A news story broke, last week, with details of a report showing the amount of salt levels in packaged bread. Whilst the report, published in the online journal BMJ Online, acknowledged that a loaf of bread contains 20% less salt than it did 10 years ago, it claims that further salt reduction targets are still needed to cut deaths from heart attack and stroke. But The Federation of Bakers (FoB) has hit back stating that the data used in the report is outdated.
Countering the latest volley against the baking industry, the FoB said: “The information in the BMJ report is already out of date as 2012 targets have now been met across all branded bread produced by The Federation of Bakers members.”
“100g of branded sliced bread now contains just 0.4g of sodium (1g of salt) with the contribution of salt in bread to the diet estimated to be just 12%,” the FoB continued. “Since 2004 there has been a 27% reduction of salt in branded bread.”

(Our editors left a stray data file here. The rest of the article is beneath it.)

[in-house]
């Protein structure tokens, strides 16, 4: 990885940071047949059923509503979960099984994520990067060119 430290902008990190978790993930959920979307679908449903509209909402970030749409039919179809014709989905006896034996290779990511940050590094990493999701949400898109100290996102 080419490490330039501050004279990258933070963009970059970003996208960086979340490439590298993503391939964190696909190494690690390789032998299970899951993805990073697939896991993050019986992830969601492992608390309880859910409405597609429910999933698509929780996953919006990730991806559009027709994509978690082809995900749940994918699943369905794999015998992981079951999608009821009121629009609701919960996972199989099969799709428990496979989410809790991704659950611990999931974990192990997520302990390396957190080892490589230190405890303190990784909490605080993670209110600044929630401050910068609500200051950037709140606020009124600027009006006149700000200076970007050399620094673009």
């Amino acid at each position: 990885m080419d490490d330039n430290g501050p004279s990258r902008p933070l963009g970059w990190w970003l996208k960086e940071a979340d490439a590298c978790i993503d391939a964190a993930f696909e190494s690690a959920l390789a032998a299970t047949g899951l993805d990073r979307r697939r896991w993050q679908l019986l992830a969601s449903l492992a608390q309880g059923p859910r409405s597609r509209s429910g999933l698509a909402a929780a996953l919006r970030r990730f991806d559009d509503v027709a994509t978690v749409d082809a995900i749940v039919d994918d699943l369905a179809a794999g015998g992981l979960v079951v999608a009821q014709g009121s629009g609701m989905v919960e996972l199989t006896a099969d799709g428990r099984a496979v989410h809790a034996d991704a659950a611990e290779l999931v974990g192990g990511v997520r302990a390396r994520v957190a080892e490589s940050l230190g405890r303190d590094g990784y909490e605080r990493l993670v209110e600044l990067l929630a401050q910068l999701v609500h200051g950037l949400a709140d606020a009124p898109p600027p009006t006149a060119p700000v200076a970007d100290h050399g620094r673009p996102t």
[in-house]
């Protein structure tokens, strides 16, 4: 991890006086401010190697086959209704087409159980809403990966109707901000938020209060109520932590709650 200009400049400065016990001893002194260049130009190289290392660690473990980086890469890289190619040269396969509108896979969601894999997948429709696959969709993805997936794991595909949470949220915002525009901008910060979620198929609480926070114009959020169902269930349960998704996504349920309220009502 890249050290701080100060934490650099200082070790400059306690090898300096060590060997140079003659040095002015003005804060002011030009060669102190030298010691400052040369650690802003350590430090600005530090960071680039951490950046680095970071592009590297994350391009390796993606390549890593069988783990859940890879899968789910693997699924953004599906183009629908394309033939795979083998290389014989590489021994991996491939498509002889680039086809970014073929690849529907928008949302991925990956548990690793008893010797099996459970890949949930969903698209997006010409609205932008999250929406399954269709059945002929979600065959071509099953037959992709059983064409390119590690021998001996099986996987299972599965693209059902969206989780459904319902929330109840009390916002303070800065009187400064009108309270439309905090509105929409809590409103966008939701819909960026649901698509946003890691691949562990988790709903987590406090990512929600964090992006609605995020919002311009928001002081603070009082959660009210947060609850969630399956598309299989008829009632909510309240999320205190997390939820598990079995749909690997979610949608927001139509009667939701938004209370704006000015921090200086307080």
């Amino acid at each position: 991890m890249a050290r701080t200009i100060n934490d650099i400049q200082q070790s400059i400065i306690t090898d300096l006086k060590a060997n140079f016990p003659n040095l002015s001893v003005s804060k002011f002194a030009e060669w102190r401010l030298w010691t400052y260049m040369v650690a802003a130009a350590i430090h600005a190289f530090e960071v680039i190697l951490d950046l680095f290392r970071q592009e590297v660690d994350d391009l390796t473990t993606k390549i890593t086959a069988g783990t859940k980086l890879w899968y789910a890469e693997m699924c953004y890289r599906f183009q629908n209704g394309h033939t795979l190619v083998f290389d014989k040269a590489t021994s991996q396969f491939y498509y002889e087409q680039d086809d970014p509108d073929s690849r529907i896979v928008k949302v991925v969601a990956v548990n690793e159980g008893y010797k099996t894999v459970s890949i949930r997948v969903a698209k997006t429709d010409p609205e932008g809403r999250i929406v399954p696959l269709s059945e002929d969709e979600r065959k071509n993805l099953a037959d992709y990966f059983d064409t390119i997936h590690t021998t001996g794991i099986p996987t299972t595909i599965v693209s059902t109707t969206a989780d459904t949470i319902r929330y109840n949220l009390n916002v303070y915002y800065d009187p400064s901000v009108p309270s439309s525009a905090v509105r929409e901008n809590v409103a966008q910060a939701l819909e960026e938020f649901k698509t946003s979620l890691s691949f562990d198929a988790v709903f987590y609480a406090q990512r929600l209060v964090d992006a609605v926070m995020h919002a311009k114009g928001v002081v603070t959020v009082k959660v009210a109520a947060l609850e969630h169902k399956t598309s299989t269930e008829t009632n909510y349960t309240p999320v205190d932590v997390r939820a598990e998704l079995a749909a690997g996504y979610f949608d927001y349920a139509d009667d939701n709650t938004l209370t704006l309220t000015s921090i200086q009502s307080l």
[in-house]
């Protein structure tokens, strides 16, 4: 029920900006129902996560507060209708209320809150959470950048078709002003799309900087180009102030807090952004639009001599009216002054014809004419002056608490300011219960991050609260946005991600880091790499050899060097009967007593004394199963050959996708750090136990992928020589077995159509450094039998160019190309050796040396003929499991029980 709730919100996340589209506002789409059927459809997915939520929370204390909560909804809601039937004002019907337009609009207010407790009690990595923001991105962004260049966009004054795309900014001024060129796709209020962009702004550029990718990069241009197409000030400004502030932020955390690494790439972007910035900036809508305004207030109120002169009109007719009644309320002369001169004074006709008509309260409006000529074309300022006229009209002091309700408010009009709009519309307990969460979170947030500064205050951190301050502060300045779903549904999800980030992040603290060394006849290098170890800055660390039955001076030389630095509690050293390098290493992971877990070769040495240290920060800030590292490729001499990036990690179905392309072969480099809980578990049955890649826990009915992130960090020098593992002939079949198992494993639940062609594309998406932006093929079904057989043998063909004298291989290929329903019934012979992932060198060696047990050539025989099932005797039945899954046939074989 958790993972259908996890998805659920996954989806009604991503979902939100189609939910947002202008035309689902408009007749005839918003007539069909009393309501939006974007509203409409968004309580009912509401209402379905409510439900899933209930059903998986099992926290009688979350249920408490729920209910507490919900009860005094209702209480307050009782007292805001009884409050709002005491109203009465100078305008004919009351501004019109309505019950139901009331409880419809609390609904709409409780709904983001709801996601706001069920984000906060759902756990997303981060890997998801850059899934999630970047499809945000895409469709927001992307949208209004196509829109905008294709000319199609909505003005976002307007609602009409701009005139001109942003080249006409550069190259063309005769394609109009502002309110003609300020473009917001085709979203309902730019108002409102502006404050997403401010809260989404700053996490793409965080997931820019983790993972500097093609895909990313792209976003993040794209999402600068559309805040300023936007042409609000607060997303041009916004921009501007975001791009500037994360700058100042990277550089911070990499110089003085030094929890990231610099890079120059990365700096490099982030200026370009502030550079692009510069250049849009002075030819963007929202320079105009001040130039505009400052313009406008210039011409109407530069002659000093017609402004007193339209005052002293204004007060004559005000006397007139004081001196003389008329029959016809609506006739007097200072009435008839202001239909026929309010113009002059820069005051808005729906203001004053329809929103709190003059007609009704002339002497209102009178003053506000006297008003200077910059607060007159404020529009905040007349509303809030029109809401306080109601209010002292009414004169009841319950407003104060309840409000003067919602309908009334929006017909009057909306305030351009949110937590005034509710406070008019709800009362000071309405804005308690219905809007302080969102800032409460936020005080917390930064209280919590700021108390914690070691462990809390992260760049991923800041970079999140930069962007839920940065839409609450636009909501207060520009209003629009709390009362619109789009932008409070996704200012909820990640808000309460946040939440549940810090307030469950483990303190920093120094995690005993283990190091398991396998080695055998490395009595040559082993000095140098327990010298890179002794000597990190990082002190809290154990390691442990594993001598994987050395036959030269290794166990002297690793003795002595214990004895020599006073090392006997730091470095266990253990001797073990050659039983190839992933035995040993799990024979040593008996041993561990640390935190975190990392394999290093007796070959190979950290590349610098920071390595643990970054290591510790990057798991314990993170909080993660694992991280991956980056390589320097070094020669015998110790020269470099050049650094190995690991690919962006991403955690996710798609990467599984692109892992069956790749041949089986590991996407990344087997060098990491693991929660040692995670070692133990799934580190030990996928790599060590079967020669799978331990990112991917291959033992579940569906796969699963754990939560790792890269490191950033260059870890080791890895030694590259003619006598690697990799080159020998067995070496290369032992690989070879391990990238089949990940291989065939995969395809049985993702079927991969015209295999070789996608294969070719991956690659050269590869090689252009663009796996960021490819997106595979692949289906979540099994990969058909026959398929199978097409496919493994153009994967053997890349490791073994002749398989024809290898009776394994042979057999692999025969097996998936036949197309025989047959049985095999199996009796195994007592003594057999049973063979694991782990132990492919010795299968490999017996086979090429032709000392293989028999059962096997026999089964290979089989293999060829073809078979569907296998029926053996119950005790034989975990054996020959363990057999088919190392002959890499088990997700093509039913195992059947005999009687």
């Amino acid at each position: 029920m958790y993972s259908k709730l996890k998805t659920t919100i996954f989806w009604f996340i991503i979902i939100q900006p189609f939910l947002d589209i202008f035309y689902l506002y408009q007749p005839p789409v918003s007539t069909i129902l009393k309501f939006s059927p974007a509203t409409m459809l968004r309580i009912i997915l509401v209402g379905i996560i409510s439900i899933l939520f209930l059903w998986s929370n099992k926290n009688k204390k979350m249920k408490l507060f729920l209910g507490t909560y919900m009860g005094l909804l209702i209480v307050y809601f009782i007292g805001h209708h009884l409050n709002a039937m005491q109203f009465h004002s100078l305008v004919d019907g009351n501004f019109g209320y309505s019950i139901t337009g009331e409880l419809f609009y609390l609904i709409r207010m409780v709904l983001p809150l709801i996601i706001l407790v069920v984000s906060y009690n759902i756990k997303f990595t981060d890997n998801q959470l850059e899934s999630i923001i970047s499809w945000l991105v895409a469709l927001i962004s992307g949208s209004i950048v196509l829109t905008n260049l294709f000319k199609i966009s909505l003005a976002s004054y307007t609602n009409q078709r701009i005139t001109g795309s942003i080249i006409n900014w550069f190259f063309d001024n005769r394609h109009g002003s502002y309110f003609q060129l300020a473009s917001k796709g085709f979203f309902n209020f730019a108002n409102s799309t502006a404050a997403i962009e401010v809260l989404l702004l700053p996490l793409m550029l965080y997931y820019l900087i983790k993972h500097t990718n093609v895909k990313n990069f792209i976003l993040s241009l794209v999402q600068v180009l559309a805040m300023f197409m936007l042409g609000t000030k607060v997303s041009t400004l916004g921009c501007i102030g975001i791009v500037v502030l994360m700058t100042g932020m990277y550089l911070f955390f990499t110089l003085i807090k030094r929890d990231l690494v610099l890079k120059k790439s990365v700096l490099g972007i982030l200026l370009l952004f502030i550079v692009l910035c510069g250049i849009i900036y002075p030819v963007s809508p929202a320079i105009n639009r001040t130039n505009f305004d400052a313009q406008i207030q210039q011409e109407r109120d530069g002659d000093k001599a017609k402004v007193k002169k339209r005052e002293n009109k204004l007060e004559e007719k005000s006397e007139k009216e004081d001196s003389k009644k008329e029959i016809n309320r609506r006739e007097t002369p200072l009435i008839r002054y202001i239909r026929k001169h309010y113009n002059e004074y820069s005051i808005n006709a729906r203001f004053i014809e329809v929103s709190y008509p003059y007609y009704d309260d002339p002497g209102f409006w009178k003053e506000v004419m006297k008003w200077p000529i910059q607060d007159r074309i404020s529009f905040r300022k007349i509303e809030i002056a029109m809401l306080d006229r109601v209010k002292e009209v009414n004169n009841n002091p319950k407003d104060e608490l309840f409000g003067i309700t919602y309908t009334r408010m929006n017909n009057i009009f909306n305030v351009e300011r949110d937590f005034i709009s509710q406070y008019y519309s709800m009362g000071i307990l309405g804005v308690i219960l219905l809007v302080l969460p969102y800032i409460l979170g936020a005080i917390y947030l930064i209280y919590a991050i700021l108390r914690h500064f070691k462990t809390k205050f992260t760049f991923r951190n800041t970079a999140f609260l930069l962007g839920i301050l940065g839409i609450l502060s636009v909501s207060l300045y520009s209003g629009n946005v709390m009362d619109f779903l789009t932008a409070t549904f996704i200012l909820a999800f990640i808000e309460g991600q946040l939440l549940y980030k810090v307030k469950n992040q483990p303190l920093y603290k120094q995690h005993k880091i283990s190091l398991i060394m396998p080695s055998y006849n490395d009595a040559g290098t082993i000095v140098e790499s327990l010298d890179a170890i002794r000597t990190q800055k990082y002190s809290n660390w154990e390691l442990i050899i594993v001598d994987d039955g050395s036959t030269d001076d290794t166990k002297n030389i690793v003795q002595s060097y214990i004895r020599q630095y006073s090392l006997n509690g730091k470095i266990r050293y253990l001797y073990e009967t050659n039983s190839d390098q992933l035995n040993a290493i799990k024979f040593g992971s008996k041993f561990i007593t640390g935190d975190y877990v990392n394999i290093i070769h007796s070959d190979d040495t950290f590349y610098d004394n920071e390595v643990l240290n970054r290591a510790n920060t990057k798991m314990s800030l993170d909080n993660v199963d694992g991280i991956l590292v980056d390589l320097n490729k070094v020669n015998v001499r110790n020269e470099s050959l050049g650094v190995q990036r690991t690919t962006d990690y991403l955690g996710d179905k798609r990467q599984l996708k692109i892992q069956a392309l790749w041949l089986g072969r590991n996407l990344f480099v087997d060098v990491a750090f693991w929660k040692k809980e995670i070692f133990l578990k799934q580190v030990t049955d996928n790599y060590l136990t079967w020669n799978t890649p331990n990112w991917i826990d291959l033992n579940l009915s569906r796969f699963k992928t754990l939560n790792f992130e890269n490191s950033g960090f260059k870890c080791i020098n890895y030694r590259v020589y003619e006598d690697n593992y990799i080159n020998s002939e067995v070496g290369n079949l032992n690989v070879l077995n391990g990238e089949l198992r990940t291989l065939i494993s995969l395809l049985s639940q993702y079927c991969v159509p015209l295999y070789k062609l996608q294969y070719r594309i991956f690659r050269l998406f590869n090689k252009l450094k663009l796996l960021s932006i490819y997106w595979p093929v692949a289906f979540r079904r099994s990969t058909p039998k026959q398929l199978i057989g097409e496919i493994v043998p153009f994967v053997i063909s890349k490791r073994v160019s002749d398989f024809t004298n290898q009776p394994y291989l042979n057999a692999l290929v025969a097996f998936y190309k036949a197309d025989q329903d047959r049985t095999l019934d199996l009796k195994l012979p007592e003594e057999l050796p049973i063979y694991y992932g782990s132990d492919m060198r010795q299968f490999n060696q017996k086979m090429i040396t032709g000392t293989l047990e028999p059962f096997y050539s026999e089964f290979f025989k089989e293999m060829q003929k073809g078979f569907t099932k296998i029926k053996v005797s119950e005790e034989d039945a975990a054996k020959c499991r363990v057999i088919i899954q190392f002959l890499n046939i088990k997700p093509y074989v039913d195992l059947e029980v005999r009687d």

It’s not the first time packaged bread has come under heavy fire. And the baking industry seems to recognise the continued criticism they receive. Last month key figures met at the FoB’s annual conference to agree that more needed to be done to improve the image of sliced bread and defend it against ‘bread bashing’ in the media.
As we’ve said before consumer groups campaigning for lower salt levels have little evidence to base their recommendations on. Like the data used in the BMJ report, the evidence available to support the view that lowering salt intake would result in fewer heart attacks and strokes is outdated and insufficient.
So, what is needed now is a new, population wide study identifying the effects of salt consumption. Because until we can clearly see that cutting salt consumption does more good than harm, it is unfair of consumer groups to place the baking industry under constant scrutiny.